Consciousness: the ‘art and science’ of self-awareness in the workplace

Self-reflection and being conscious of how our actions, intentions, energy and body language impact others are an essential part of being a good leader. In practice, consciousness can be hard to achieve. But it’s not impossible! Like most ‘soft skills’, being more self-aware is a skill we can learn and develop.


Everyone suffers from a lack of consciousness at one point or another, and it’s something we all have to work on continuously. In a workplace context, we can probably think of a former or current colleague who was particularly unaware of the impact they have on everyone around them.

There’s broadly two types of self-awareness – how we see ourselves, and our understanding of how others see us.

There’s evidence increased self-awareness in the workplace can lead to better outcomes, for example this researchfrom a few years ago found it improved job-related wellbeing, improved communication and boosted confidence.

The study also found self-awareness can be improved by training – showing that there is value in working on this particular skill.

Consciousness is at the core of what we do at Leading Edge Professional Development.

We work with horses to help people be more authentic and conscious – or in other words more self-aware of their behaviour – so they can become effective and benevolent leaders and better versions of themselves.


Not an easy task

Self-reflection is not always easy, particularly when it comes to how we appear to others – sometimes we only realise when we have feedback, for example an honest friend or colleague.

That’s why I enjoy working with our horses so much, because they are great at providing that kind of feedback. They do not know whether you are the CEO or the intern, they respond to whether you make them feel safe – a telling parallel to everyday life.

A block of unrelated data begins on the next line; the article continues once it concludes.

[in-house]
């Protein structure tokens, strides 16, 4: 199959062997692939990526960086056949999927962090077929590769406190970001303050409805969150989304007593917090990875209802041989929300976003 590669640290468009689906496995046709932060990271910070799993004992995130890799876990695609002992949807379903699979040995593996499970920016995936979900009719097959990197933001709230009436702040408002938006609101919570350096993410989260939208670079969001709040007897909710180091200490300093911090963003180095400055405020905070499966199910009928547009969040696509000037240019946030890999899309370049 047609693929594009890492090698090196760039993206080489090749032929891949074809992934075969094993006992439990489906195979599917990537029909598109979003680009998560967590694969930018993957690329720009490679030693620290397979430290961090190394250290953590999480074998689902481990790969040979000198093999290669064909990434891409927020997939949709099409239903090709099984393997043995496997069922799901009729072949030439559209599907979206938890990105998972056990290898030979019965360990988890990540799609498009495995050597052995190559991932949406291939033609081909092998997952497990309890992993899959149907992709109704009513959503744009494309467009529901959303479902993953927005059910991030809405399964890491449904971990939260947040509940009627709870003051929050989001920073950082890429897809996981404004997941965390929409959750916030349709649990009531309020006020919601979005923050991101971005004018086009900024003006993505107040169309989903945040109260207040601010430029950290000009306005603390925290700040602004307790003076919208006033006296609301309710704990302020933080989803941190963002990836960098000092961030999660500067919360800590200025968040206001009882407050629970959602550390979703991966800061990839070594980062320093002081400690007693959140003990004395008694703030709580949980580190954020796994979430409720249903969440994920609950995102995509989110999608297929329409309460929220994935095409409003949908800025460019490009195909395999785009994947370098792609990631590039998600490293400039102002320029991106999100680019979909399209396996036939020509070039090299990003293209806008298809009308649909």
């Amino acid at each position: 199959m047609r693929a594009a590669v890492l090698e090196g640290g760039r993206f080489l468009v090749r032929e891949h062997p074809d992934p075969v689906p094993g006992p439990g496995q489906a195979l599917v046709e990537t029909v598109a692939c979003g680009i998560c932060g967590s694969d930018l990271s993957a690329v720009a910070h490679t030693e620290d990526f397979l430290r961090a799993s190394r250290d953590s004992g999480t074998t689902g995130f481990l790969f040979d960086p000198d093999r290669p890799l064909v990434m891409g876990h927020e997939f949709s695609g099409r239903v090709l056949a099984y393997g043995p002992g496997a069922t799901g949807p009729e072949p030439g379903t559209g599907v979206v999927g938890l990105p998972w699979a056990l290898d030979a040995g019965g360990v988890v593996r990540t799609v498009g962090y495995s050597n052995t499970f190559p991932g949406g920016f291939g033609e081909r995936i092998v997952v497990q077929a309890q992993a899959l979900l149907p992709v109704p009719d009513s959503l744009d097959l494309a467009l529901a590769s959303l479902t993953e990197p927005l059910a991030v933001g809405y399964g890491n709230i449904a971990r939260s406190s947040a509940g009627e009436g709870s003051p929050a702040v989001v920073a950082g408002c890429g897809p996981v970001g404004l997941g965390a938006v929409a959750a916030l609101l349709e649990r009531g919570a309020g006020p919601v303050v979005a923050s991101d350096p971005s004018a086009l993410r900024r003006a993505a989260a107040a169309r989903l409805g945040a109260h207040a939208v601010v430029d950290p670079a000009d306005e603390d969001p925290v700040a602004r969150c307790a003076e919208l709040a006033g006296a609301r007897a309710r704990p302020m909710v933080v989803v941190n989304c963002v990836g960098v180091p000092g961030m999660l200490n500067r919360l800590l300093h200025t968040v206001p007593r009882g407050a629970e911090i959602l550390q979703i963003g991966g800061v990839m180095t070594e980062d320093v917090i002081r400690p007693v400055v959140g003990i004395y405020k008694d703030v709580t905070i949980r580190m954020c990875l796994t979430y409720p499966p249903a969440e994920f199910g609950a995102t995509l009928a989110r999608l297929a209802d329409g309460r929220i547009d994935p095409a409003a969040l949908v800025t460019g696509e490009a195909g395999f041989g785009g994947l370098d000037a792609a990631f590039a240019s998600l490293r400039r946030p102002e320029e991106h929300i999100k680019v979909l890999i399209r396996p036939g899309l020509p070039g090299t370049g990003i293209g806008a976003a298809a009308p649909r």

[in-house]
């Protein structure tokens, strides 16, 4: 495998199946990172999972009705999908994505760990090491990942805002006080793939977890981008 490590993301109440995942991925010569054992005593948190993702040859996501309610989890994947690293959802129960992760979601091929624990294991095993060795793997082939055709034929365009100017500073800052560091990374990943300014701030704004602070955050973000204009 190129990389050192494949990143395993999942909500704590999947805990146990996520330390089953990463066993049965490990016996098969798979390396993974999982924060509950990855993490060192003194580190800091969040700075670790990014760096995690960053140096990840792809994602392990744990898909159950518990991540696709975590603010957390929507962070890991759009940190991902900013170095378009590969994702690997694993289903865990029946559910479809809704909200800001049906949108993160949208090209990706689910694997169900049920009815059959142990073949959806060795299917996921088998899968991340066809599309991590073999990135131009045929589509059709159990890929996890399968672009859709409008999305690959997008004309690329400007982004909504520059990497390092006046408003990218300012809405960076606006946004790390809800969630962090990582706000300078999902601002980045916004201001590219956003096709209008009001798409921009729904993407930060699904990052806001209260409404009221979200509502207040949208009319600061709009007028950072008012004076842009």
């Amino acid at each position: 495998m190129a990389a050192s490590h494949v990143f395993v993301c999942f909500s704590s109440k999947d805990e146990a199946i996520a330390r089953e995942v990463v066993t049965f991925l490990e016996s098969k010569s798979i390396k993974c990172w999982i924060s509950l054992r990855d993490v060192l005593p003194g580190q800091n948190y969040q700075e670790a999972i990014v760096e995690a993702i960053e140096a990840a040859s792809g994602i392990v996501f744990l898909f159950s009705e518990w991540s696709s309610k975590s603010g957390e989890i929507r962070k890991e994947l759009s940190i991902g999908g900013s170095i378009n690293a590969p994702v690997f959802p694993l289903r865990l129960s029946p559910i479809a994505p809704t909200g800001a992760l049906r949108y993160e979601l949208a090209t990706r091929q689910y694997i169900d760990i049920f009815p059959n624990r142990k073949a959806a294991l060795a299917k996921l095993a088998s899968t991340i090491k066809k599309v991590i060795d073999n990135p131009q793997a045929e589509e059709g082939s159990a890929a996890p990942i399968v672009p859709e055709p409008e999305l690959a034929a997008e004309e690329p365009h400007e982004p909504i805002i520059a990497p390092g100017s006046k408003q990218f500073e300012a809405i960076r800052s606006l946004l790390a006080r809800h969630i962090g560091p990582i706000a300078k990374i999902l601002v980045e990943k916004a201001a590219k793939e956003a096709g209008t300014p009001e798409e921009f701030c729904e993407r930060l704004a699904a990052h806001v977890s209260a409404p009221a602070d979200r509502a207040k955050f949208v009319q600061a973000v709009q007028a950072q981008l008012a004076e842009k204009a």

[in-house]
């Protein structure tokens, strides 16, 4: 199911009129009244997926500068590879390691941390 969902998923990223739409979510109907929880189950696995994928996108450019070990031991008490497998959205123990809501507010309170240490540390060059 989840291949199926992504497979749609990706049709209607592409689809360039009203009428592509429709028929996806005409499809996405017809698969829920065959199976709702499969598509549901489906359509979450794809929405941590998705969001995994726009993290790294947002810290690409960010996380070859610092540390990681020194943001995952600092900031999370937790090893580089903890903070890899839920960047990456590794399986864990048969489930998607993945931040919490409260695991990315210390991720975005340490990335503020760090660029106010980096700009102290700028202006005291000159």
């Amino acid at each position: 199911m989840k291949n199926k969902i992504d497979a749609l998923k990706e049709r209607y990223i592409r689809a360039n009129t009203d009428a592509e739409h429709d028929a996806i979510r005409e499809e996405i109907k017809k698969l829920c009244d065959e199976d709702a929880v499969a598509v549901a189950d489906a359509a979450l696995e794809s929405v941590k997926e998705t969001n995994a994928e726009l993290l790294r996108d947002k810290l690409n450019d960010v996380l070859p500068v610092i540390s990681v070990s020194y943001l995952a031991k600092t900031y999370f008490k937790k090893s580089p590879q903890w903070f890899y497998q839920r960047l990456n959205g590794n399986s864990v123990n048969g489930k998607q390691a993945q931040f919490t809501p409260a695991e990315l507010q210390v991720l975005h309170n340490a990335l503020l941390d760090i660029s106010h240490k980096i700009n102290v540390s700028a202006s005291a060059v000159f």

Once, a team manager, David, was doing an activity with our horse, Kylie. He thought it was going well, until we took Kylie off her lead rope. And guess what – she walked away! David was initially unsure why, but then he realised he had been so focused on the task, he’d been ignoring the signs she had shown that she wasn’t feeling comfortable. In other words, he had not been conscious of his behaviour. Another great parallel to the workplace.

Some ways to improve consciousness

Here are some of my tips for how to improve your own consciousness:

  • Take time to think about how you are acting. Psychologists often refer to the Self-awareness theory, developed by Duval and Wicklund in their 1972 book A theory of objective self awareness. This theory says that when we focus attention on ourselves, we are able to evaluate whether the way we are thinking, feeling and acting lives up to our standards. This also means being clear on what these standards are – for example your purpose, and your ethics and core values.


  • Listen, and listen actively

  • Asking for feedback is a good start, but we also have to learn how to accept honest feedback and act upon it.
  • Avoid judging others and look out for what is known as unconscious bias: those little judgements we make about people based on things like appearance, age, race.
  • Be yourself. While it may seem counterintuitive to be yourself but also conscious of your behaviour, I believe all good leadership has to be grounded in authenticity. The closer we are to our true selves, the more conscious of our actions we are likely to be and the more able we are to compare our behaviour to our own values.


How do you improve self-awareness? Let me know in the comments. For more information or to register for our free upcoming Wholistic Leadership webinar, shoot us an email